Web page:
The Górale of the Polish highlands are seen as a people apart from the rest of Poles. They are afforded this special status through the romanticisation as Poland’s very own “noble savages” by the writers and travellers of the 19th century. This was the time of Poland’s search for nationhood (when its territory was occupied by Russia, Prussia and Austria). The Górale have always been described, even in those early accounts, as pastoralists.
During the season, when the sheep went up to the alpine pastures, the villages were almost deserted. In the 20th century the pastoral system dissolution took place starting with the establishment of national parks after the Second World War. Further unfavourable developments decimated what was left of it since the late 1980s. As a result of the dissolution of the pastoral system the Górale chose to amplify their internal unity by strengthening the ethnic identity. The revival of pastoralism as it currently presents itself today, may be seen as yet another rallying call around Górale identity. It is a come back to the pastoralist “core” of the highland culture, while changing and re-inventing the tradition to suit new economic, social and political circumstances.
In the Polish pastoralist tradition there have always been two seminal community events which bracketed the winter season. There was the autumn event of “Redyk Jesienny” when the sheep brought back from the summer alpine pastures were given back to their owners and there was also a spring event of “Mieszanie Owiec” which literally means the Mixing of Sheep. Historically, they were very important events of the pastoral calendar, while the pastoral system itself has been crucial fixture and backbone of the social system of the Górale people. The paper examines how these traditions changed from old ethnographic descriptions and how they are being re-invented in the context of reaffirming the Górale identity today.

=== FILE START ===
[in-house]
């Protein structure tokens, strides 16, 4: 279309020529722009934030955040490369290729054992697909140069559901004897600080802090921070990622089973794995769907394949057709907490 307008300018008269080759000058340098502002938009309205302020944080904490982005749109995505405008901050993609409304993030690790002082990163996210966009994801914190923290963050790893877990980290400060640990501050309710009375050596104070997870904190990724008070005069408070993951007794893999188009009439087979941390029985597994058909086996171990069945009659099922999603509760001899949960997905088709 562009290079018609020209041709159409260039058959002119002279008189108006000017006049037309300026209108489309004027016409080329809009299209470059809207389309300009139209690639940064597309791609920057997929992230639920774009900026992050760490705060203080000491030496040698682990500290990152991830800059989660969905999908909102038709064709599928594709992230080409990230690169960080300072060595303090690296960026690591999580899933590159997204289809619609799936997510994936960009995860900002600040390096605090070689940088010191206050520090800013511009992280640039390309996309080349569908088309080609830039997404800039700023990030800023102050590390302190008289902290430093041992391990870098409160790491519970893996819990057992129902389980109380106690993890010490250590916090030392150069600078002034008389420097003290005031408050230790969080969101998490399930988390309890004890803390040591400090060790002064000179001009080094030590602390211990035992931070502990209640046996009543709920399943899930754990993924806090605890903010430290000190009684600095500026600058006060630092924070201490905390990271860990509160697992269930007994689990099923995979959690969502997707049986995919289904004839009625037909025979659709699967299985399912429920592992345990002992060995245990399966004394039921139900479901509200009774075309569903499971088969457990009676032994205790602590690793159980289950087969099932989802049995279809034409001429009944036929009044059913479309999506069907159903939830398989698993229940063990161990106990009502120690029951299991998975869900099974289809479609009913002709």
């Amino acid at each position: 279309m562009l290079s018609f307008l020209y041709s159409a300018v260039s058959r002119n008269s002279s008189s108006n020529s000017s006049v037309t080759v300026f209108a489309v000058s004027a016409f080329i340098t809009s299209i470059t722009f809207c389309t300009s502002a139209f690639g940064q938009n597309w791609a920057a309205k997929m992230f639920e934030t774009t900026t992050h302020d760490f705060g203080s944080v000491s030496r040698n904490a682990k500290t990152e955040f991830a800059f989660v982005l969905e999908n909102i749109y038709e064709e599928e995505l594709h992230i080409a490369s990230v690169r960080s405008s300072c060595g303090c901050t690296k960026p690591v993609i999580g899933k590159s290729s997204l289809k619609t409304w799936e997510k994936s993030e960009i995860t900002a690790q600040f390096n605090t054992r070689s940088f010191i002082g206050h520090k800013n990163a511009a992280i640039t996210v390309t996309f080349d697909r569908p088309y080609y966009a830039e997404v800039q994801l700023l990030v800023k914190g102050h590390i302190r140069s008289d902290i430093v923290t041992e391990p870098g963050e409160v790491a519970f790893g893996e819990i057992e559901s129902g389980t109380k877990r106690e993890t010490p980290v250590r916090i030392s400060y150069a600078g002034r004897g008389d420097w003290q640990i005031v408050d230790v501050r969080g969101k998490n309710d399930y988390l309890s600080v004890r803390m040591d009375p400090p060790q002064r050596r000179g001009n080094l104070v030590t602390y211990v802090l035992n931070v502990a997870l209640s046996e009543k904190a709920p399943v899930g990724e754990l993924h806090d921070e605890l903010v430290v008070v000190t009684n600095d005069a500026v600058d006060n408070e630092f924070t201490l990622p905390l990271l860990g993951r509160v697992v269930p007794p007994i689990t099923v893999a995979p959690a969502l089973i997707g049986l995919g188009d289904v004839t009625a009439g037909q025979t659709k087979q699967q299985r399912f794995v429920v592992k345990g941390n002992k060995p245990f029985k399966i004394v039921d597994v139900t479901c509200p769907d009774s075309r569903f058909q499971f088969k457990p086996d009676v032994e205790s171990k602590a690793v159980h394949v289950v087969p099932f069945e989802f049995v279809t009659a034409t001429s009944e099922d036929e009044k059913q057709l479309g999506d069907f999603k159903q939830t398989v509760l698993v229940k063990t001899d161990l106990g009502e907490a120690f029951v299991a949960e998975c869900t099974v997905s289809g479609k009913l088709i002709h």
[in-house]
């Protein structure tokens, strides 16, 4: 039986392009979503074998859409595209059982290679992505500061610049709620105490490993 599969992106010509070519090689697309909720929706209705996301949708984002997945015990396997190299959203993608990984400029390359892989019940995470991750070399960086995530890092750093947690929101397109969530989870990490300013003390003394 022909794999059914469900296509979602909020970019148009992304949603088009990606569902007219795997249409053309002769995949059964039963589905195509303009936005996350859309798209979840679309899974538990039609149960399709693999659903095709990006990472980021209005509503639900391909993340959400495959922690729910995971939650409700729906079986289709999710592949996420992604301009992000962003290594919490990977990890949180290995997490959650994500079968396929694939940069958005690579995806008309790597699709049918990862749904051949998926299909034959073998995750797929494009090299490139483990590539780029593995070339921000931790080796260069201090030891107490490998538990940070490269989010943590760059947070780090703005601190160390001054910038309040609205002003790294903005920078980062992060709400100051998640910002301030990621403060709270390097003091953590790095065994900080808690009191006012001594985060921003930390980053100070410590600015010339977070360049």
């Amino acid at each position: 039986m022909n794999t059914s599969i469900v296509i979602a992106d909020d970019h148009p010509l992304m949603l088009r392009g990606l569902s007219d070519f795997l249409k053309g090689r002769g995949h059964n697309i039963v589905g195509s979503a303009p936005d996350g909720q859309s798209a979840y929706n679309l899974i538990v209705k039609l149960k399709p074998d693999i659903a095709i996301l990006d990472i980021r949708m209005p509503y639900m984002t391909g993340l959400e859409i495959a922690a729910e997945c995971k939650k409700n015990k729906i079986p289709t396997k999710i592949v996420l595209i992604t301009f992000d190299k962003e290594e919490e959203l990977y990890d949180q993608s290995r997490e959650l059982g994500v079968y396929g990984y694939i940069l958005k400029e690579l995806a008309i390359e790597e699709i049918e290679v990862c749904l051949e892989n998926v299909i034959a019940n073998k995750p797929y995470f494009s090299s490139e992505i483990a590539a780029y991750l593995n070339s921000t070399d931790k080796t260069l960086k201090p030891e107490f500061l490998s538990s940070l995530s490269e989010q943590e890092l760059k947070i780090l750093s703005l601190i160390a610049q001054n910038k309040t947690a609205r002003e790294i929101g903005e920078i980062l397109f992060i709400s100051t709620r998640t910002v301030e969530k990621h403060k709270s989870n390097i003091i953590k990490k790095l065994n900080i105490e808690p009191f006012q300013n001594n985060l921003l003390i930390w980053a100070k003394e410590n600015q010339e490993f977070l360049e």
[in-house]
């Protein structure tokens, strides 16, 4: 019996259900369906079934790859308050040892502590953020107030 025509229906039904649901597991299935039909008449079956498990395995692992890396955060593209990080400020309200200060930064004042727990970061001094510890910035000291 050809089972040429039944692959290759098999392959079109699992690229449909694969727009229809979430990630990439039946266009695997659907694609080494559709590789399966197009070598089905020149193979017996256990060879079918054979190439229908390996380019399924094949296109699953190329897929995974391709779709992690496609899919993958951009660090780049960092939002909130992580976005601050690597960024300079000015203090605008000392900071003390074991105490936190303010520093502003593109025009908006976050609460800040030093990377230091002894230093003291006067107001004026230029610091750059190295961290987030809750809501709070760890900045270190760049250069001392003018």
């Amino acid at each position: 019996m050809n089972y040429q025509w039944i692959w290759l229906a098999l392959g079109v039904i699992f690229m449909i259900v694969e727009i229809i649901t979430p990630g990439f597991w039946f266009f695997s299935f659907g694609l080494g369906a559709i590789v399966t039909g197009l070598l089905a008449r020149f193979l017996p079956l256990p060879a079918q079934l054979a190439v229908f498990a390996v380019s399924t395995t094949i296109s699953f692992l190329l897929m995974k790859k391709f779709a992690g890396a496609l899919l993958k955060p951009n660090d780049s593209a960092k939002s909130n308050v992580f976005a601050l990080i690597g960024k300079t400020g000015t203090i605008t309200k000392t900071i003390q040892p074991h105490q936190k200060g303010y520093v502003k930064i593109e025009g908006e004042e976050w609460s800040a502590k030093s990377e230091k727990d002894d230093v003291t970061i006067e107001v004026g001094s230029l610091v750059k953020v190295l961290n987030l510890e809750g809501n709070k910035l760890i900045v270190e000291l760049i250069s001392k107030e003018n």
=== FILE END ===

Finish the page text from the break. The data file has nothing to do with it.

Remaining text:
In the Polish pastoralist tradition there have always been two seminal community events which bracketed the winter season. There was the autumn event of “Redyk Jesienny” when the sheep brought back from the summer alpine pastures were given back to their owners and there was also a spring “Redyk” also called “Mieszanie Owiec” which literally means the Mixing of Sheep. Historically, it was an important event in which the head shepherd, or the baca had to use his magical knowledge to ensure that the big herd made up of sheep from the individual owners would keep together as one and produce enough milk to make this summer venture profitable. To do that he used magic spells and performed rituals learned from his predecessors. The bacas' magical knowledge was frequently in opposition to the powers of the priests who viewed them with suspicion. Today, this spring event of “Mieszanie Owiec” is much changed. It is no longer a private affair of the baca and the sheep owners. Frequently, it is a public event, a tourist attraction, with the priests often taking centre stage. There is even a new, “invented” tradition of region wide “Mieszanie” at the sanctuary of Ludźmierz. There, a small herd of around 200 sheep is symbolically used to bless all the herds going up the mountain pastures for the season. The paper examines how these traditions changed from old ethnographic descriptions and how they are evolving in a modern economic and social reality.